The long saga of Florida’s legal battle over redistricting now appears to be over. The state Supreme Court, in a 5-2 decision, approved a new map for the state’s 27-member U.S. House delegation. The remap is an improvement for Democrats over the current map drawn by the state’s Republican-controlled state legislature. While it appears that the map might be challenged in federal court, “the boundaries are now likely to be those set for the 2016 election,” according to the Tampa Bay Times. With that, we have a series of ratings changes to announce in response to the new lines:
Table 1: Crystal Ball House ratings changes
Let’s take a closer look at the new maps. The 2012 presidential results for the new districts cited below are from Matthew Isbell, a Democratic data consultant who has done outstanding work explaining Florida redistricting.
The biggest change made to the state’s districts was the unpacking of African-American voters in the district of Rep. Corrine Brown (D, FL-5), whose current district snakes north to south, from Jacksonville to Orlando. The new FL-5 now goes from east to west, from Jacksonville to Tallahassee. It remains safely Democratic, but changing it creates a ripple effect that alters several districts.
Under the new map, Rep. Gwen Graham’s (D, FL-2) panhandle district becomes much more Republican, going from a district that Mitt Romney won 52%-46% in 2012 to one he captured 65%-34%. Despite Graham’s considerable political talents — she beat an incumbent to win this seat in 2014, one of the few bright spots for Democrats anywhere in the nation — the district is now too Republican for her to win. As of this writing, it’s unclear what her future plans are, but we don’t think any Democrat can win a district this Republican. FL-2 moves from Leans Democratic to Safe Republican.
This change is canceled out by the redrawing of FL-10, currently held by Rep. Dan Webster (R), which we’re moving all the way from Safe Republican to Safe Democratic. Under the old map, Romney won it 53%-46% in 2012: Now it would have been won by President Obama, 61%-38%. Just to put this in perspective, no current member of the House holds a district that the other party’s presidential candidate won by such a hefty margin. Webster apparently is already considering running in a different district, such as FL-11, which is a Safe Republican district currently held by retiring Rep. Richard Nugent (R).
Rep. David Jolly (R, FL-13) has long since moved on from his Tampa Bay-area seat — he is running for Senate — in anticipation of the changes made to it. The district is now one that would have been won 55%-44% by Obama in 2012, and former Gov. Charlie Crist (D) announced his candidacy here months ago. This district goes from Toss-up to Likely Democratic.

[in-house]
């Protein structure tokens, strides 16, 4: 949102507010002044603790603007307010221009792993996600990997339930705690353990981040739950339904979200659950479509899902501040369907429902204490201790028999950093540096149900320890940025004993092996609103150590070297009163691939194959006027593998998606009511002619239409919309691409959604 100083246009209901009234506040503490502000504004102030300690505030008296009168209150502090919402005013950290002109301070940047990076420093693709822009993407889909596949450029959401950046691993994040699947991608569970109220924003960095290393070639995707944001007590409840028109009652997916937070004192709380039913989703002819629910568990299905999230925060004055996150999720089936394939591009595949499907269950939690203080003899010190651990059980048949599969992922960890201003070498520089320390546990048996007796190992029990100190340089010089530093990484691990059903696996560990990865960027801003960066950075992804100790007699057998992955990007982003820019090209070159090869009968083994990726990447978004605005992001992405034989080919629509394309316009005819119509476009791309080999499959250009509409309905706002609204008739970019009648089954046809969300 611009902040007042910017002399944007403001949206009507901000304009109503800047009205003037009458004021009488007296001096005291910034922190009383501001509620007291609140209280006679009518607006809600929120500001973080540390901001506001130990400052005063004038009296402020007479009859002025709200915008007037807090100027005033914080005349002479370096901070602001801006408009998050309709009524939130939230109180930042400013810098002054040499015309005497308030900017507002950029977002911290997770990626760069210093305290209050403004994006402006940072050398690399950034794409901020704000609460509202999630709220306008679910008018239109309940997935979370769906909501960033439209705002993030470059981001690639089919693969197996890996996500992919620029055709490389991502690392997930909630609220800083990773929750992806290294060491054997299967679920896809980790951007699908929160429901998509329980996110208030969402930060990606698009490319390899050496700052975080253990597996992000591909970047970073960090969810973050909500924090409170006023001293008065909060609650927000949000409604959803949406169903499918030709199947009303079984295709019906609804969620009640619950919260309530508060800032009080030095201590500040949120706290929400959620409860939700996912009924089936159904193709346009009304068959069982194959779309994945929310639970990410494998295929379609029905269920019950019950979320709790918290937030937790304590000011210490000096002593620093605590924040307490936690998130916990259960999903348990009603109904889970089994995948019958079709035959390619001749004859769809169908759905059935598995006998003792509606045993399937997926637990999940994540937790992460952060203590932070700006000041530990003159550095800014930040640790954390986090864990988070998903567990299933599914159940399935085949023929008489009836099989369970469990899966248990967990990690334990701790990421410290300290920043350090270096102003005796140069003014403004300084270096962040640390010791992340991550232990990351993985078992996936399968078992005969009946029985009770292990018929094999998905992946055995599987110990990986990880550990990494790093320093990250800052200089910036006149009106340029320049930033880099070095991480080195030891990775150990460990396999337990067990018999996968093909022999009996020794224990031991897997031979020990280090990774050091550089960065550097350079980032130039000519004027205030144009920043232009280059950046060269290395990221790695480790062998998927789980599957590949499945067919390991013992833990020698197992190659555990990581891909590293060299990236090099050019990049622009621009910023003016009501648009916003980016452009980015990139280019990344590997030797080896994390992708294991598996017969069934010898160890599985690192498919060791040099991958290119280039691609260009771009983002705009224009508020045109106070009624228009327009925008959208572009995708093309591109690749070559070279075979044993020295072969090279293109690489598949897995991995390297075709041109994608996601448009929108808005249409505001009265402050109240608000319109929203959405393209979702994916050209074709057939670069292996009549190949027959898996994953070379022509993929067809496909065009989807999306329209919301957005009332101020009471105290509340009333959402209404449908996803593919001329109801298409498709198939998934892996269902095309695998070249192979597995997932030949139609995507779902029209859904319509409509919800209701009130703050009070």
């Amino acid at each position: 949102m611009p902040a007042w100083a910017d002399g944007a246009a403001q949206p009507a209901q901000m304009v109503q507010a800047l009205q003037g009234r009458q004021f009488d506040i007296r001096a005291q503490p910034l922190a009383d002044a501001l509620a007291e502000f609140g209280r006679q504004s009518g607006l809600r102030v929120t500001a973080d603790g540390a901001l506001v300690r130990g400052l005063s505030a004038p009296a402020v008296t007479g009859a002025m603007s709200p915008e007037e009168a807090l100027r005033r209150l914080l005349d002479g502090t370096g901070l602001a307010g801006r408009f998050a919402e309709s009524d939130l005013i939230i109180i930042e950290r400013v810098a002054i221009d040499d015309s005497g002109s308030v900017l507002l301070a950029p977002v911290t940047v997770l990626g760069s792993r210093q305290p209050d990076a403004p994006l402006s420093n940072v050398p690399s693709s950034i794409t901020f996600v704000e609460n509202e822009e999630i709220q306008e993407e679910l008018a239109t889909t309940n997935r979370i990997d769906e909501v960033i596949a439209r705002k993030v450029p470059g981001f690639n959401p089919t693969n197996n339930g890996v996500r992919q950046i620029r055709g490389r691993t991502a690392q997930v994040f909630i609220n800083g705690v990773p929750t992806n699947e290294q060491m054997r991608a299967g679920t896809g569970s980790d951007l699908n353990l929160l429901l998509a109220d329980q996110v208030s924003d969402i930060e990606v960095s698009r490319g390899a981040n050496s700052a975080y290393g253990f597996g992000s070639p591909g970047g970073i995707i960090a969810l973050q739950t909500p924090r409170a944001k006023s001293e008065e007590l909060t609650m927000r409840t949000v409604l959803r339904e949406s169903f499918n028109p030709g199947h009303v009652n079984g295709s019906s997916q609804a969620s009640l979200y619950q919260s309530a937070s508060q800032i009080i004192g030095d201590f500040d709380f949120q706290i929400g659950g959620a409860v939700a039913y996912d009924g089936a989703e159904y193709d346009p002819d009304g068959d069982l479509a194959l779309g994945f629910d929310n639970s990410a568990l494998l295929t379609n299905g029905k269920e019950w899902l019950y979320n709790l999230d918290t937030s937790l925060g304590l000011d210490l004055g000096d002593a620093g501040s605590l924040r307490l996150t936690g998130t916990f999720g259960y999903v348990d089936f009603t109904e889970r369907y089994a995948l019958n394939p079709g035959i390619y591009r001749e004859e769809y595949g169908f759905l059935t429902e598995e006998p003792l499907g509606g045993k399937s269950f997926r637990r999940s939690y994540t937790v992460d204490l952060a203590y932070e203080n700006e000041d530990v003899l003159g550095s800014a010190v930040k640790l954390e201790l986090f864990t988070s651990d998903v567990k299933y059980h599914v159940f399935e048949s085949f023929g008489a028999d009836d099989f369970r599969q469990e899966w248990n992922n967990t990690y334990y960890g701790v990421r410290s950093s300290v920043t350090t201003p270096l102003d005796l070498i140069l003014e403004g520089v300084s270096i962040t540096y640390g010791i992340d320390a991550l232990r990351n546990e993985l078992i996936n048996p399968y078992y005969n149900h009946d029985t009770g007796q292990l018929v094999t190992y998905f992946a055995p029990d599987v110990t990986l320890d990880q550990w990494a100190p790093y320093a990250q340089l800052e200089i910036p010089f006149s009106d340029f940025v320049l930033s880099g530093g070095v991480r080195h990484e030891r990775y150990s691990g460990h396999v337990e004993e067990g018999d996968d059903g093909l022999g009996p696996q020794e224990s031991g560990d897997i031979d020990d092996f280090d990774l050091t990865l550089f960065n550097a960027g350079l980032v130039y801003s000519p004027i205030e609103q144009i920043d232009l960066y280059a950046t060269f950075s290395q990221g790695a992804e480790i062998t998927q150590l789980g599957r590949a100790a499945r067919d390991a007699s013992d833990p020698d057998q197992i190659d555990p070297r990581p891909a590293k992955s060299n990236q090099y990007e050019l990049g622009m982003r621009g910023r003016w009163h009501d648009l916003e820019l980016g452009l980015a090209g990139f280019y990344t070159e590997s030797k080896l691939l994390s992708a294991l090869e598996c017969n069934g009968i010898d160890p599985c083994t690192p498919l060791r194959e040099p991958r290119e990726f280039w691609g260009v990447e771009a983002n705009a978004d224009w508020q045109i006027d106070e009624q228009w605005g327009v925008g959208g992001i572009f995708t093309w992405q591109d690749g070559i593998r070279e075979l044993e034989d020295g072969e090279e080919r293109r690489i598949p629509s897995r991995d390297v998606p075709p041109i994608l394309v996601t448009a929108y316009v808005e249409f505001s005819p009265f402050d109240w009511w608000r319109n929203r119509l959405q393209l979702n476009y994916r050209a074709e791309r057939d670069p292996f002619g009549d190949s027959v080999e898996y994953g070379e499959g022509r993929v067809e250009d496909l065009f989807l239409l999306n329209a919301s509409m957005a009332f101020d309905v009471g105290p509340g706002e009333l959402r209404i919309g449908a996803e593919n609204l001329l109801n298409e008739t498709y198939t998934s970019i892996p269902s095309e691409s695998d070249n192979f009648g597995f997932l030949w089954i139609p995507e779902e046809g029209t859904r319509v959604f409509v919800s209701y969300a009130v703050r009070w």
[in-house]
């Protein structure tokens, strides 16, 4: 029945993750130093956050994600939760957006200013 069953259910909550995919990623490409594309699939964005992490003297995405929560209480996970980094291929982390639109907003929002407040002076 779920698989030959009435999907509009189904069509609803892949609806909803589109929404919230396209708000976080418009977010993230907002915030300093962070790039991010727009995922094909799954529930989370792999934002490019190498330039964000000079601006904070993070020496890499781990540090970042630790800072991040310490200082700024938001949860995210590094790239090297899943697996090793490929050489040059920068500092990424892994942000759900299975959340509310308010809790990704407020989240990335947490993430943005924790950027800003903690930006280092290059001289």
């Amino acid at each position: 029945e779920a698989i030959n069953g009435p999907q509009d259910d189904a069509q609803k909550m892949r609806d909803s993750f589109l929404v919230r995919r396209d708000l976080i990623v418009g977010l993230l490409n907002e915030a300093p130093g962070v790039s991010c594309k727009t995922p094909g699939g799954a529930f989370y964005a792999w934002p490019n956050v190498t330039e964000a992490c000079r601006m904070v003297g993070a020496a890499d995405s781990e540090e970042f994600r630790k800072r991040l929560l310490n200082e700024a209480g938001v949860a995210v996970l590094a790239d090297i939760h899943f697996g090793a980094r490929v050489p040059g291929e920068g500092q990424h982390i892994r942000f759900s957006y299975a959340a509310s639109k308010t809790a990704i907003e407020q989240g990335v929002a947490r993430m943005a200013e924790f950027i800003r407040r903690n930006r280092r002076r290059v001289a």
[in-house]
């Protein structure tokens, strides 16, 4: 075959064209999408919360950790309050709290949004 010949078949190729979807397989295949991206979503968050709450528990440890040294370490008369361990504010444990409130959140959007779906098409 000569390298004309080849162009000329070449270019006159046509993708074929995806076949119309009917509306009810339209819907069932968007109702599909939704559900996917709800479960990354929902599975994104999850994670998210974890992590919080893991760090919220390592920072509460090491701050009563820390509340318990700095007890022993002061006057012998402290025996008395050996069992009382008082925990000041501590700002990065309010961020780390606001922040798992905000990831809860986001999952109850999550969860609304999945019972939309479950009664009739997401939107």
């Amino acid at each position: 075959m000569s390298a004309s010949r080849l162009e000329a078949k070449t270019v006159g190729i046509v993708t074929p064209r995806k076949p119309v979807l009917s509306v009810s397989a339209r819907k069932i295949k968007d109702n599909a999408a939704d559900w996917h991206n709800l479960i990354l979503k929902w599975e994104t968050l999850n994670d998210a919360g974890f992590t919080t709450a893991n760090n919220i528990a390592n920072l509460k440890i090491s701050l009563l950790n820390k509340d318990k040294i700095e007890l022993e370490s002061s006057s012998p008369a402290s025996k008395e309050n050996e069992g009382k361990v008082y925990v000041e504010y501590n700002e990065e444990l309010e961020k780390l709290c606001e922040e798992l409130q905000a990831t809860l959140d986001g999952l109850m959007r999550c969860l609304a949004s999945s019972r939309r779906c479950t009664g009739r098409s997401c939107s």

Our final ratings change comes in FL-7, held by longtime Rep. John Mica (R). What was a GOP-leaning seat — 52%-47% Romney in 2012 — is now a swingier district that Obama won by less than a tenth of a percentage point. We’re moving the district from Safe Republican to Likely Republican, and even that might be too generous to the incumbent. Democrats are bullish on banker Bill Phillips, who is already running, and Mica hasn’t really had a tough election since first being elected in 1992. This could be a real Democratic target in 2016 and it would not surprise us if we were making another change here soon in favor of the Democrats.
There are a couple of other seats worth noting. Rep. Alan Grayson (D) is leaving FL-9 to run for Senate, and it will become more Republican under the new map, going from 61%-38% Obama to 56%-43%. We’re holding the seat at Safe Democratic but a strong Republican candidate could potentially put it in play under the right conditions. Also, Rep. Carlos Curbelo’s (R) already-competitive FL-26 is getting even more Democratic, going from 53%-46% Obama to 55%-44%. We’re not ready to move it from the Toss-up category but it will be challenging for Curbelo to win a second term. Annette Taddeo (D), Crist’s running mate from his narrow 2014 gubernatorial defeat and a former congressional candidate, is Curbelo’s likely opponent.
Republicans currently hold 17 of the state’s 27 House districts. FL-2 and FL-10 should both change parties, which doesn’t affect the overall partisan makeup of the delegation. Democrats should win the open FL-13, and they have decent odds to win FL-26 against Curbelo and maybe FL-7 against Mica. Meanwhile, Republicans can target FL-18, an open seat held by Rep. Patrick Murphy (D), who is running for Senate. FL-18 was not mentioned above because it is unaffected by the new maps, but it’s an open seat won by Romney, 52%-48%, in 2012.
The bottom line is this: Democrats could net up to three seats out of Florida next year if things break perfectly for them. Meanwhile, the Republicans have a shot at maintaining their current 17-10 edge, particularly if they win FL-18 as a way of making up for potential redistricting-inflicted losses elsewhere in the state.